Sky-12 - Nyle Leatham Story, B-50, 1985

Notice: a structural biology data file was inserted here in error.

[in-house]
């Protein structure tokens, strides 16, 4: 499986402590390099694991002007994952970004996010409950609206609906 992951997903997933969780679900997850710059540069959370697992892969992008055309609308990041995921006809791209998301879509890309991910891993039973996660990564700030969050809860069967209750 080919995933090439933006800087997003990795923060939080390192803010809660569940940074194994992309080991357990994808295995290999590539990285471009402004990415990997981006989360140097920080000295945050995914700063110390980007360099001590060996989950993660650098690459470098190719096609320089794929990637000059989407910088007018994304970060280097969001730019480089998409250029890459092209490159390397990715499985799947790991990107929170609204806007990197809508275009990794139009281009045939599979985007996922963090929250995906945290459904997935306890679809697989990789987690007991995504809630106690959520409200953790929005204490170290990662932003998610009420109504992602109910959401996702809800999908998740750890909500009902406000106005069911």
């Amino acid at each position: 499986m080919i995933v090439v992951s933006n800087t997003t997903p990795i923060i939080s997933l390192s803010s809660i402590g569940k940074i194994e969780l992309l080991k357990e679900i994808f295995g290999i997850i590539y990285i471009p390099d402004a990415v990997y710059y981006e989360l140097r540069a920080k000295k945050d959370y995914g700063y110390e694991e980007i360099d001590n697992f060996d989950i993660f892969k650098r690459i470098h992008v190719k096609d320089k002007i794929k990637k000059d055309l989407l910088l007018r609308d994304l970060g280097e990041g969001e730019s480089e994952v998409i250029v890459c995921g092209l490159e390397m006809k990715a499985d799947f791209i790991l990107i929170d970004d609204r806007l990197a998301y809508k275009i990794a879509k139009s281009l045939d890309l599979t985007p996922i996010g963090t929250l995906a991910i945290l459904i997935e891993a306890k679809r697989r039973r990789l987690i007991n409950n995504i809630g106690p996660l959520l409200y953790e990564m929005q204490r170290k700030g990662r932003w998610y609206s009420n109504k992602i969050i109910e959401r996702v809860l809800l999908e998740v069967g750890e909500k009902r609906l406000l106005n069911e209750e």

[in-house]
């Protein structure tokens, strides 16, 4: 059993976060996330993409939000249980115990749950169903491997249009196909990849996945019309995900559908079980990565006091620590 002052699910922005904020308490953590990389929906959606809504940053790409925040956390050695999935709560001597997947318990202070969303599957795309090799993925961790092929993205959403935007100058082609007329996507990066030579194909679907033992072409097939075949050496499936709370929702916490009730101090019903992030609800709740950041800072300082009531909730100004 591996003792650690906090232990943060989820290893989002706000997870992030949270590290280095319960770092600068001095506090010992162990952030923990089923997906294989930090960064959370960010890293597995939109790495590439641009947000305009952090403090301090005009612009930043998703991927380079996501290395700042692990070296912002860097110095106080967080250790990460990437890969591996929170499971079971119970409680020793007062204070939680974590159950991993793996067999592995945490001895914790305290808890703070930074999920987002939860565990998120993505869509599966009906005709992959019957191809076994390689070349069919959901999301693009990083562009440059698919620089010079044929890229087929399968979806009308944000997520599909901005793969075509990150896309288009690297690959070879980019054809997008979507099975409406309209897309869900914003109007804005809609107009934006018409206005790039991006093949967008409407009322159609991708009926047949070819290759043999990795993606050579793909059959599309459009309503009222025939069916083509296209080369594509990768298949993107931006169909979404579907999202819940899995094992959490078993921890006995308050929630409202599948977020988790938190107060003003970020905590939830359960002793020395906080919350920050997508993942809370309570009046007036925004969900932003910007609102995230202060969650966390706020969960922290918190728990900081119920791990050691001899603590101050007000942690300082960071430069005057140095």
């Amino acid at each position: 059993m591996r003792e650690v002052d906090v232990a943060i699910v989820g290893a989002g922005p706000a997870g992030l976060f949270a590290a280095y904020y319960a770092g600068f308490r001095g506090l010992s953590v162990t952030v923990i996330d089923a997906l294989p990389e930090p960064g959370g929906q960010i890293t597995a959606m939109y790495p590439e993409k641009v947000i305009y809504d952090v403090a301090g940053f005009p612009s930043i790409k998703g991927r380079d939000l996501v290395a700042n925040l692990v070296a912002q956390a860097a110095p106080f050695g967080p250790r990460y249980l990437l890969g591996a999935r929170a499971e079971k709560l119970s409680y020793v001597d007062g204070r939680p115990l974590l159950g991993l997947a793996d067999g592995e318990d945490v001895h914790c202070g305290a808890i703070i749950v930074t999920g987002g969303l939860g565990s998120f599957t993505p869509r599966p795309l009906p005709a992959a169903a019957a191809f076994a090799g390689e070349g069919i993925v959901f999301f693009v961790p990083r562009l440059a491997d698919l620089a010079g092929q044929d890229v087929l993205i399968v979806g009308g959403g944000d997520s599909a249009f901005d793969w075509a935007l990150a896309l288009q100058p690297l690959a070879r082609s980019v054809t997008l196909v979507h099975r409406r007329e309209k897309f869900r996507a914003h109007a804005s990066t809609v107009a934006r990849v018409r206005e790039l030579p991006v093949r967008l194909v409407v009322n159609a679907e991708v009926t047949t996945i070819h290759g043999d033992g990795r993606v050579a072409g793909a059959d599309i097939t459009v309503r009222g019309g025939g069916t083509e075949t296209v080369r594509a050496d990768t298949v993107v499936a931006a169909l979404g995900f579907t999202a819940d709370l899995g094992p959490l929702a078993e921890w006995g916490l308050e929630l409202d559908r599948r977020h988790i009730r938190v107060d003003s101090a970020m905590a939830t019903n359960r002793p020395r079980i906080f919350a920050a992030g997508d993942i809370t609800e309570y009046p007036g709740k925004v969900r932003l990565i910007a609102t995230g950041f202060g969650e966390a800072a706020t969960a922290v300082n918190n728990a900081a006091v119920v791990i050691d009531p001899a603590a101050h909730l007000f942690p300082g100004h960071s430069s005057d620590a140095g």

T2 The Arizona Has Nyle Leatham 'Special lor the Republic David Leatham, left, Tom Kollenborn and 'Doc' Case inspect airplane wreckage in the Superstitions. State's rough terrain harbors remains of downed metal birds By NYLE LEATHAM Special lor The Republic Hits and pieces of broken airplanes are scattered across the Arizona landscape. The old chamber of commerce boast of Arizona's "320 days of perfect flying weather a year," coupled with great distances, led to a natural love affair with flying. The flip side is that when an airplane does go down, the wreck is extremely hard to find and next to impossible to remove because the country is so rugged. Military aviation has contributed its share of mishaps. British student pilots at Falcon Field in World War II used to crack up their PT-17s with some regularity on the slopes of Four Peaks. More recently it has been a H-r2 rash up north in Monument Valley or one of those strange, slow-flying counterinsurgency jets missing a turn in a canyon on the l'apago Reservation. The Indians do not like this a bit. Airplane crashes usually are tragic. There are exceptions. In a 19M0-, publicity stunt. Martin -len- Arizona camera sen took off from Hollywood with the MOM lion aboard in a specially built glass cage. The airplane had insufficient power to clear the Mogollon Rim above Payson and ended up in the pine trees along Tor.to Creek. Neither Jensen nor Leo was hurt. Many a hunter or hiker ha wondered at bent and scorched aluminum debris underfoot. Sometimes the Civil Air Patrol is able to answer questions. It has tried to keep known crash sites marked on locator maps to avoid confusion during searches. Hut mysteries remain. Wrecks are found and never identified; airplanes are missing and never found. There is a story about a flight of five Air Force P-51 fighters that ran out of gas over the Superstitions; the pilots supposedly bailed out safely and let the airplanes go in. Unsolved is the fate of a missing H-2"i bomber. It was spotted at treetop level by fishermen at Oilles-pie Dam on the Oila River, fighting its way under heavy clouds. It was never seen again. Richard Johnson of Mesa is an outdoors type with a non-stop' curiosity about such things. He has been researching the 19"0 crash of a R-50 bomber out of Tucson in the Oaliuro Mountains. He has been puzzled to learn from the Air Force that parts of the tile on the incident of 3o year?, ago still are classified. Some time back, I was with Tom Kollenborn high in the Superstition Mountains where a canyon plunges to the desert. A thousand feet below we saw shiny metal. A week later, we rode up into Monument Canyon from below and found the crash site. Several hours of investigation led to some conclusions. The airplane had hit a ridge, scattering its remains for several hundred yards in parallel canyons. From nameplates and identifiable tail parts, we decided the airplane was an AT-6 trainer. We never learned the fate of the occupants.